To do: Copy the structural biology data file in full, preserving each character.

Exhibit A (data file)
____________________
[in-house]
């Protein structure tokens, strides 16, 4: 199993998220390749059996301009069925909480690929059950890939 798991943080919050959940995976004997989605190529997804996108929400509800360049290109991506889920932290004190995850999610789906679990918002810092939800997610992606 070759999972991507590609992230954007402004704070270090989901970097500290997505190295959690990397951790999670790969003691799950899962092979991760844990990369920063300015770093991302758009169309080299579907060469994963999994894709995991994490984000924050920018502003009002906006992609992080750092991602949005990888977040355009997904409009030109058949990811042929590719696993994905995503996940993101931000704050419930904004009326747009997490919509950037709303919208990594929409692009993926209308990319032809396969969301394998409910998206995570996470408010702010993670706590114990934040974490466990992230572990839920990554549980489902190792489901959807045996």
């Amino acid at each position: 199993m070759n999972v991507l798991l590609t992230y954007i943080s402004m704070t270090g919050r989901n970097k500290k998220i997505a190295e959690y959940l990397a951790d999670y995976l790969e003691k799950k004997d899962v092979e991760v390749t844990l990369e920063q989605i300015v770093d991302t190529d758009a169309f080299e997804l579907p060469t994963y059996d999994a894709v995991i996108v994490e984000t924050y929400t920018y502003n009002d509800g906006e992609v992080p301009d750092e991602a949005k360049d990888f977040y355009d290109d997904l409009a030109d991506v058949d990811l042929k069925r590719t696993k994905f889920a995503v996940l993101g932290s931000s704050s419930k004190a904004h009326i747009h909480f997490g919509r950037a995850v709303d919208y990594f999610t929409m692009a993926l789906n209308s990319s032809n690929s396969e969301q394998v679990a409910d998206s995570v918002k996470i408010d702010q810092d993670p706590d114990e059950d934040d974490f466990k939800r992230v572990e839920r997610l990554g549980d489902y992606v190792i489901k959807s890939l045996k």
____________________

[in-house]
């Protein structure tokens, strides 16, 4: 199993998220390749059996301009069925909480690929059950890939 798991943080919050959940995976004997989605190529997804996108929400509800360049290109991506889920932290004190995850999610789906679990918002810092939800997610992606 070759999972991507590609992230954007402004704070270090989901970097500290997505190295959690990397951790999670790969003691799950899962092979991760844990990369920063300015770093991302758009169309080299579907060469994963999994894709995991994490984000924050920018502003009002906006992609992080750092991602949005990888977040355009997904409009030109058949990811042929590719696993994905995503996940993101931000704050419930904004009326747009997490919509950037709303919208990594929409692009993926209308990319032809396969969301394998409910998206995570996470408010702010993670706590114990934040974490466990992230572990839920990554549980489902190792489901959807045996």
């Amino acid at each position: 199993m070759n999972v991507l798991l590609t992230y954007i943080s402004m704070t270090g919050r989901n970097k500290k998220i997505a190295e959690y959940l990397a951790d999670y995976l790969e003691k799950k004997d899962v092979e991760v390749t844990l990369e920063q989605i300015v770093d991302t190529d758009a169309f080299e997804l579907p060469t994963y059996d999994a894709v995991i996108v994490e984000t924050y929400t920018y502003n009002d509800g906006e992609v992080p301009d750092e991602a949005k360049d990888f977040y355009d290109d997904l409009a030109d991506v058949d990811l042929k069925r590719t696993k994905f889920a995503v996940l993101g932290s931000s704050s419930k004190a904004h009326i747009h909480f997490g919509r950037a995850v709303d919208y990594f999610t929409m692009a993926l789906n209308s990319s032809n690929s396969e969301q394998v679990a409910d998206s995570v918002k996470i408010d702010q810092d993670p706590d114990e059950d934040d974490f466990k939800r992230v572990e839920r997610l990554g549980d489902y992606v190792i489901k959807s890939l045996k």